Adventures in Lisbon with the friendliest explorers

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On the back streets of Alfama

My experience in Lisbon had been of a rather curious nature. A lot more random and distressing things happened to me there than in any other place (apart from Brussels trip, on which my companion and I met an apparently famous flutist, an old British womanizer type, and proceeded to go for drinks with him and his very strange mate).

For starters, I became enamored with soft toned buildings and laundry hanging off every window. When I was in Alfama visiting the Castelo de Sao Jorge, I counted 22+ drying sets of laundry seen in every direction.

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The houses of Bairro Alto

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Alfama streets

Cobbled paths were a bit of a challenge with a carry-on suitcase though.

I talked to and met a lot of Portuguese people, starting with Regina, my very warm and friendly AirBnB host (check out her Bairro Alto room for rent here) and continuing with her Ukrainian roommate (what a pleasant surprise, we spoke Russian most of the time), her boyfriend, friends, mother and random people Regina and I met on the street.

One of the most striking features about Lisbon (and I assume, Portugal overall) is how friendly everyone was. Portuguese are a warm bunch. They are also proud of their heritage, cultural contributions, naval achievements and geographic discoveries.

When I saw the river Tagus view from the hills of the city (Lisbon is nicknamed as the City of Seven Hills), there was no question about it: If I had to see this all my life, I, too, would want to set sail and explore the world on ship. So hats off to the Portuguese for venturing out on our behalf. Are you not surprised that Lisboa’s other nickname is Queen of the Sea?

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View from Alfama; river Tagus in the background

I arrived at the cusp of November and December and, despite the sun on photos, it was pretty cold there. But I didn’t give up. I took a cable car to Alfama to explore the Sao Jorge castle and surrounding areas. Of particular interest was the Conserveira de Lisboa, which has been in operation for 80 years. It’s full of bespoke canned seafood products, and you can watch old ladies wrap sardines, octopus and other goodies in beautifully designed wraps (which I’m going to put on my wall as art pieces):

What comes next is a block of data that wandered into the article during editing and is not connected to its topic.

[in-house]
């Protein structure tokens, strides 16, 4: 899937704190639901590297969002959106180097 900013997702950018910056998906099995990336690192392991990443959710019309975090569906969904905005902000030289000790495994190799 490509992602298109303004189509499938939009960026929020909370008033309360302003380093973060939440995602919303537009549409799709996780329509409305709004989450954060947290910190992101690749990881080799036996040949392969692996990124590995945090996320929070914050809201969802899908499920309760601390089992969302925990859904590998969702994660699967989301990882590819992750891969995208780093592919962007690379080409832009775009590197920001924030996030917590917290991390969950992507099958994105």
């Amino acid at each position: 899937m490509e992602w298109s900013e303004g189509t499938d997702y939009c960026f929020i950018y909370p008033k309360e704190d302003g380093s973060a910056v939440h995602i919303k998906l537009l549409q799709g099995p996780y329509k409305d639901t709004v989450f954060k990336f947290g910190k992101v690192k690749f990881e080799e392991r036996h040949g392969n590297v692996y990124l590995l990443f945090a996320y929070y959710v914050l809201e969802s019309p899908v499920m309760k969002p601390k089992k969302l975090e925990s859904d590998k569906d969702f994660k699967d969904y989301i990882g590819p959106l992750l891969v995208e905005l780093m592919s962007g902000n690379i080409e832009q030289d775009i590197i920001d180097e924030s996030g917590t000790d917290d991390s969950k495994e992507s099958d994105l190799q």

Source: Lisboa Diarios http://lisboadiarios.blogspot.com/

I recommend taking a small picnic to the Castle and surrounding grounds so you can enjoy breathtaking views without going hungry or thirsty. I also recommend overcoming any fears of heights and climb as many stairs as you can to experiencing what it might have felt like to be a arrow-shooting guard on duty.

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Took me a while to wait for the flag to move. This is from the castle’s highest point.

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About to enter the Castelo de Sao Jorge. Notice a figure eyeing us from the top.

I did not go into as many restaurants as I usually do when I travel, but one particular spot that stood out was The Decadente, which recently won a Best Restaurant award. Rightly so. Make a reservation and definitely try the pork belly on the menu. More photos can be found here.

Why are all these photos taken with what looks like a film camera? Sadly, my iPhone 4S was stolen by a pickpocket. My guard was down, I was too distracted in a busy cafe (at A Padaria Portuguesa, you might want to be more careful there), and someone took it. It was one of the most unpleasant feelings in my life. I won’t go into my feelings about the loss, but I’ll say that it me a day to regroup and equip myself with paper maps and disposable cameras!